Pierced man hangs from hot air balloon

In body modification circles, a "suspension" is the practice of hanging from hooks pierced through the body. Zane Whitmore, 34, of Seattle, took suspension to, er, new heights when he hung from his skin below a hot air balloon that lifted him more than 10,000 feet into the air. The suspension was for a feature-length documentary called "Feet Off The Ground" currently in production by Precarious Egg. From KATU:
(Whitmore) was pierced four times across his shoulder blades and the balloon was released over California's Long Valley Caldera. The flight, which was on Saturday, lasted about 75 minutes.

"I felt like I was flying," Whitmore said in the press release. "It was amazing to have a perspective on a landscape that no one has had before. As I drifted down low I was struck by the movement I saw on the ground, by how much life exists in the desert. It was actually a very peaceful experience."

"Seattle man takes hot air balloon flight suspended by his skin" (via Fortean Times)



  1. “suspension” is the practice of hanging from hooks attached to body piercings

    Just to be clear, the hooks are not attached to anything but flesh.

  2. I don’t understand why these folks don’t just use harnesses. Piercing the skin seems overly complicated and skin can tear which, in this case, would lead to death.

    I once went to some kind of sex/bondage/fetish event and there were people swinging around overhead from their piercings. I suppose I should have asked them, but I was too distracted by the guy blowing up his penis with firecrackers while his girlfriend was grinding (sexually) on broken glass.

    1. By “these folks” do you mean these balloon people in particular, or body suspension people in general? Because the whole point of suspension is hooks through flesh, not harnesses.

      That said, I suspect this is the kind of thing that Fakir Musafar would object to: suspension as a stunt. And I only say that because he showed up in a thread over at BME some time ago, and was (heavily paraphrasing now) rather disappointed in what the kids these days are doing. It was a little dissonant: someone so physiologically radical, yet conservative. Hearkening back to the shamanic roots of it all, that sort of thing.

      I’ve got no skin in this specific game, myself (har), but I can kind of see his point. What was once somewhat esoteric has moved into the mainstream, perhaps losing some of its potency.

  3. The misrepresentation stated in the press release exists because the practice of “suspension” is not truly necessary to achieve this experience.
    Couldn’t someone get the same experience while hang gliding, parachuting, riding in the basket of the balloon, or even suspended from ropes but not hooks or piercings?
    If it’s a statement on pain being beautiful, then you wouldn’t necessarily need the hot air balloon ride either, if pain is in itself beautiful.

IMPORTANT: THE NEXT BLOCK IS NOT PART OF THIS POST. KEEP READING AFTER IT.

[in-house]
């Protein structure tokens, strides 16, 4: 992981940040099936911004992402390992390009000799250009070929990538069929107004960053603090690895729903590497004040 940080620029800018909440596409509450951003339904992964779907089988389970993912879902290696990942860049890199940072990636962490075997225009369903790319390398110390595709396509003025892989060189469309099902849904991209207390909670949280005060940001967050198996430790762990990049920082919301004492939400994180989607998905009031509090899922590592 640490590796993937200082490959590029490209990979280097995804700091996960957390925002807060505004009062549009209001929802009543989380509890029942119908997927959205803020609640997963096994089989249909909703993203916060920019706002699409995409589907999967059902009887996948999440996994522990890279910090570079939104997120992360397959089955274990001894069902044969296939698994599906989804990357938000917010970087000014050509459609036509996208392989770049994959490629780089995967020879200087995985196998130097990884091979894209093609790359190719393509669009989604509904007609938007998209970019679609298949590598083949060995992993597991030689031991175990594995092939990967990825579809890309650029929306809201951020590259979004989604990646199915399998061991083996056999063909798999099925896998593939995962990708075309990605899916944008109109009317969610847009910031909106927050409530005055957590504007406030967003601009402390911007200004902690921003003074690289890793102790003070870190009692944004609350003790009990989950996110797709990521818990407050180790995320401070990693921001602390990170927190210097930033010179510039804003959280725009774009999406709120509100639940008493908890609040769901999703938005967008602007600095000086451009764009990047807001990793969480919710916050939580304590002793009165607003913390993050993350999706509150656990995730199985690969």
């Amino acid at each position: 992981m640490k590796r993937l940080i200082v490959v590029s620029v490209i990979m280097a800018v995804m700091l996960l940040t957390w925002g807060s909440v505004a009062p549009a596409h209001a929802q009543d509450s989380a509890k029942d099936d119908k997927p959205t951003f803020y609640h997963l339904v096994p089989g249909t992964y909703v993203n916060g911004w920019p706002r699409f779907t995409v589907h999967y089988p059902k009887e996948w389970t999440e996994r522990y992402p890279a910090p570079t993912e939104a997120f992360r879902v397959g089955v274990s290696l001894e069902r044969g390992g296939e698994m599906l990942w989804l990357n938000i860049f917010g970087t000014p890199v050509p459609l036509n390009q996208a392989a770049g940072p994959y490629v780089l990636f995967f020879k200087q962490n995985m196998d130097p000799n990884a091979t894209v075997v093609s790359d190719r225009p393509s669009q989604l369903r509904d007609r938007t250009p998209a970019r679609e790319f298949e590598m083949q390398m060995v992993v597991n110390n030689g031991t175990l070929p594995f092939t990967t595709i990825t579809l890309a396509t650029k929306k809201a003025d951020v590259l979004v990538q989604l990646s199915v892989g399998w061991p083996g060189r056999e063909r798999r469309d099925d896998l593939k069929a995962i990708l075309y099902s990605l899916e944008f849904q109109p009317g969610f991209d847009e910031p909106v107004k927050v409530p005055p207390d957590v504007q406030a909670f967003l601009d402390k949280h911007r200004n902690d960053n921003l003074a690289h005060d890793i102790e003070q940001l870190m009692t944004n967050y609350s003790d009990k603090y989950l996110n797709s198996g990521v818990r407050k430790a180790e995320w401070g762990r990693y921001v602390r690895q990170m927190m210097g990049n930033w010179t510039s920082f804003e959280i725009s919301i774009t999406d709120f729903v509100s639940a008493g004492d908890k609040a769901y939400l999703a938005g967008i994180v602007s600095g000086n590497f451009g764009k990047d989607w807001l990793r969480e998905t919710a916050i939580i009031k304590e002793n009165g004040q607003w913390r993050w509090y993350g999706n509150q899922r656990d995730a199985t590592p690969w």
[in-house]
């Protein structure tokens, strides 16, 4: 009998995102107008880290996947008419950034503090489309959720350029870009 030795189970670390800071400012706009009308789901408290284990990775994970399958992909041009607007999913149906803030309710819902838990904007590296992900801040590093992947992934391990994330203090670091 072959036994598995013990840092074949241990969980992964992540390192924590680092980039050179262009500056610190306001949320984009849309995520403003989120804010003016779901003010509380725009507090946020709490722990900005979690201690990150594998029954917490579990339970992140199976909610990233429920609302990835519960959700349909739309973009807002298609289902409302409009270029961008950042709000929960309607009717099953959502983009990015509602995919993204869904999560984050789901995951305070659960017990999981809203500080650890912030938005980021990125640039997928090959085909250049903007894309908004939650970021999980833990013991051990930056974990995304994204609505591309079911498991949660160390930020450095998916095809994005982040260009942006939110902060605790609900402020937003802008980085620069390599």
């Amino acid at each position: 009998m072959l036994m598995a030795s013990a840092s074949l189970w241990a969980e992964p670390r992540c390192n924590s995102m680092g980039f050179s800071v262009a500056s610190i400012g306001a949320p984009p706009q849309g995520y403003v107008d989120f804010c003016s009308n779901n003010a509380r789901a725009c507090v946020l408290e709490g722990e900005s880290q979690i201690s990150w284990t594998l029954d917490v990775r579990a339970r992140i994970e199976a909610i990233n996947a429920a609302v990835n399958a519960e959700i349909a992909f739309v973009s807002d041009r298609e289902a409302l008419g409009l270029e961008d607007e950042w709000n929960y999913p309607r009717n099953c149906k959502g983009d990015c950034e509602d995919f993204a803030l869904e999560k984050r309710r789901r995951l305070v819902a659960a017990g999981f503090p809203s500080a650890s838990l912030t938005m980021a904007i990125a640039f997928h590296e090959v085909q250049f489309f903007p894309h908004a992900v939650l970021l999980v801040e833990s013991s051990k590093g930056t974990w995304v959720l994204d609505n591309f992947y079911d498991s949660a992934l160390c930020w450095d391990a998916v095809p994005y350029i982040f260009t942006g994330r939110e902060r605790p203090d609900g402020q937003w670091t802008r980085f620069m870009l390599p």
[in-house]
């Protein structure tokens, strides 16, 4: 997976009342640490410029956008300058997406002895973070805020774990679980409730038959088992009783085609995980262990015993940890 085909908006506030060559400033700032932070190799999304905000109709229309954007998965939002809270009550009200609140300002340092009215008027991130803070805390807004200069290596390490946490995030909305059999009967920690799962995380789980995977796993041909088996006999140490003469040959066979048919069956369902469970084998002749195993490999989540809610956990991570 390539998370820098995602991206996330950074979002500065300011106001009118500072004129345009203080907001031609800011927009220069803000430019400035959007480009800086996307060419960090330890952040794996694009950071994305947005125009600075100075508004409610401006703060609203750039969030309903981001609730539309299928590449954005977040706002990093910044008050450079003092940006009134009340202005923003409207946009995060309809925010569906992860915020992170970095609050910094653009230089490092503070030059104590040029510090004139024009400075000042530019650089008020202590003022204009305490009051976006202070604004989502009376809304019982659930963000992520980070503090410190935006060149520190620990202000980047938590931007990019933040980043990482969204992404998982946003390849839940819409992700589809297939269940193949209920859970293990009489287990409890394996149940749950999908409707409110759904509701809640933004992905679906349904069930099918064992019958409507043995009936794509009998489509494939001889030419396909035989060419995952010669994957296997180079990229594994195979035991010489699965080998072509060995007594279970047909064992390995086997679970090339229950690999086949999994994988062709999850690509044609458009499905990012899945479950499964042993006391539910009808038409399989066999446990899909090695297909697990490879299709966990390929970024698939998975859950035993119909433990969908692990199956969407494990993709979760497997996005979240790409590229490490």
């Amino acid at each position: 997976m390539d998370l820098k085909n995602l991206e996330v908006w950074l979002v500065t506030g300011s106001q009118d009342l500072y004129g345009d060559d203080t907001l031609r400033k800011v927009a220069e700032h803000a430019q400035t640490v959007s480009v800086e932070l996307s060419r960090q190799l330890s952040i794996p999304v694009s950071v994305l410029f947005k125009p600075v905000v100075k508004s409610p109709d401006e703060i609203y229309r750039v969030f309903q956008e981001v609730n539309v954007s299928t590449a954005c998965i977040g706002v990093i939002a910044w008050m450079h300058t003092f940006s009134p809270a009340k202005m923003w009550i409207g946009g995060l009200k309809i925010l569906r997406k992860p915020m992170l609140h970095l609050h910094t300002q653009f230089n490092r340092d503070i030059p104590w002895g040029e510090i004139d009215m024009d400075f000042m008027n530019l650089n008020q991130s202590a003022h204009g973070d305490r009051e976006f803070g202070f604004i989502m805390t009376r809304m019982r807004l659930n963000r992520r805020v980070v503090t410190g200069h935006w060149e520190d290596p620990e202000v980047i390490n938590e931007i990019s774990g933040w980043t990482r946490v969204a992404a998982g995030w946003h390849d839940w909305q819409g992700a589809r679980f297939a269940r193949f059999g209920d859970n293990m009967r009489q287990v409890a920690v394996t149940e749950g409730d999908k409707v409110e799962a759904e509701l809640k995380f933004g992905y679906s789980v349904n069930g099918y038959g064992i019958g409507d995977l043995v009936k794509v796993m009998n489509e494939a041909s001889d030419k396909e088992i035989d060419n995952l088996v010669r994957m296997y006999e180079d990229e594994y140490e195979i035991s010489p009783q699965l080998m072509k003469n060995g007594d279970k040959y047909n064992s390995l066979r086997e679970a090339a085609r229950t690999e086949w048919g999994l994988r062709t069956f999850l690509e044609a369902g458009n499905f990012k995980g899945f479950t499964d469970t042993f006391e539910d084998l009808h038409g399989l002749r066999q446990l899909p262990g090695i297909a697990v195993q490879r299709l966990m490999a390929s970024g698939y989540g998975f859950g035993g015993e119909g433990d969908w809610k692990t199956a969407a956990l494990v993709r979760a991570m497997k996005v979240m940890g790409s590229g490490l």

Do what you want, as long as you don’t piss on my head and tell me it’s raining.

  4. Watch Ichi the Killer. The scene where Kakihara has that guy hanging from hooks and then sticks that needle through his face and pours hot fryer grease on his back is BRUTAL!

    Ah, I can’t handle s&m, I don’t understand what makes someone enjoy physical pain!

    1. @8 (shart tsung):

      i love that movie. it is one of the most brutal films i ever watched, but the violence serves a purpose and does so with a strange kind of humour. there’s something behind the details of the story that is stronger than the brutality.


    2. I’m often distressed by violence in films, but the violence in Koroshiya 1 was so cartoonish that it didn’t bother me. I find that scene less disturbing than any word that comes out of Dennis Hopper’s mouth in Blue Velvet. Plus, Asano Tadanobu is dreamy, even with the sliced up face.

  5. 1) Chris Angel did this via a helicopter years ago.

    2) WTF is that HUGE ass watch he is wearing?

    1. Chris Angel wasn’t the first person to suspend from a helicopter, he’s just the first guy who was enough of an attention whore to put it on tv.

  6. So, I’ve suspended before.

    Suspending like this is incredibly irresponsible. While this particular position is relatively straightforward and safe as suspensions go, it is not by any means rare for either skin to tear or rope to break. I’ve seen both happen. This guy is lucky he’s not dead.

    1. This is a silly over-reaction, saying he’s lucky to be alive. Pause the video and take a look at the hooks and rigging being used. It’s clear that appropriate safety precautions have been taken.

      Just because you have suspended doesn’t mean that you’re an authority on the technical issues.

  7. I know someone who’s into suspension. She describes it with words like “bright” and “clean.” I can understand how the sensation of dangling by meat hooks might have be mentally purifying in the fact that your brain shuts-out all thoughts except “WE ARE HANGING FROM MEAT HOOKS WHY THE HELL ARE WE HANGING FROM MEAT HOOKS”

    I’d rather enjoy clean bedsheets, fresh air and the gentle touch of a woman I love and trust. I’ve had enough dark and painful crap in this life. Oddly enough, you don’t see too many love fetishists out there.

  8. Hey there… the guy in the pic is me. All opinions aside, I do want to say that I was wearing a low profile safety harness under my pants and was under the supervision of Allen Falkner and stunt specialist Kai Shelton. (IMDB him- amazing guy) It actually isn’t as painful as many would think and I had been waiting to do it since we started shooting the movie 2 years ago. If anyone is interested in more info on the film you can go to: [www.youtube.com] and if you are interested in learning about suspension you can go to suspension.org

Comments are closed.